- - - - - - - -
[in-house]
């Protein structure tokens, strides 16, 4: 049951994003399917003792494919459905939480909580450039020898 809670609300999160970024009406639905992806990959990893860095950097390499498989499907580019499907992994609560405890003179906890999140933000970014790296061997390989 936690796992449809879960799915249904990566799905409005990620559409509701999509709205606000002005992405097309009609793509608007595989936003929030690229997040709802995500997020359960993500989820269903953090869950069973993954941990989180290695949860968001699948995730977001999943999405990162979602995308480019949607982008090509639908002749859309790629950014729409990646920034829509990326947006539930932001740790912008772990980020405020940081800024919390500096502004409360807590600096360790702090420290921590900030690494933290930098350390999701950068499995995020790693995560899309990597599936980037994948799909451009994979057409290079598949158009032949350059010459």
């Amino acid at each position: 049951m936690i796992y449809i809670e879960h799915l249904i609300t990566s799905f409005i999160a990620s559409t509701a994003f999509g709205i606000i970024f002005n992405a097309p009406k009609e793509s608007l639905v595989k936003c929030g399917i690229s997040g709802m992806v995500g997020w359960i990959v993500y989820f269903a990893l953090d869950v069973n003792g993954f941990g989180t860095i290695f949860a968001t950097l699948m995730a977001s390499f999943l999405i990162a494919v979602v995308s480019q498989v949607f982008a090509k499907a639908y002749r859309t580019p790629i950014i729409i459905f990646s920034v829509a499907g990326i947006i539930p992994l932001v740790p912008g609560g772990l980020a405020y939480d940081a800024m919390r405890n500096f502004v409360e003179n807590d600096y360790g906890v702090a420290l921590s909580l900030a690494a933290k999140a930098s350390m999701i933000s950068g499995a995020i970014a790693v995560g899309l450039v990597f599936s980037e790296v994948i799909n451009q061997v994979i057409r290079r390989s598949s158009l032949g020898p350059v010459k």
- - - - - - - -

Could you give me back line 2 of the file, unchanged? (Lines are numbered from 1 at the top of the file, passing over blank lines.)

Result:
């Protein structure tokens, strides 16, 4: 049951994003399917003792494919459905939480909580450039020898 809670609300999160970024009406639905992806990959990893860095950097390499498989499907580019499907992994609560405890003179906890999140933000970014790296061997390989 936690796992449809879960799915249904990566799905409005990620559409509701999509709205606000002005992405097309009609793509608007595989936003929030690229997040709802995500997020359960993500989820269903953090869950069973993954941990989180290695949860968001699948995730977001999943999405990162979602995308480019949607982008090509639908002749859309790629950014729409990646920034829509990326947006539930932001740790912008772990980020405020940081800024919390500096502004409360807590600096360790702090420290921590900030690494933290930098350390999701950068499995995020790693995560899309990597599936980037994948799909451009994979057409290079598949158009032949350059010459």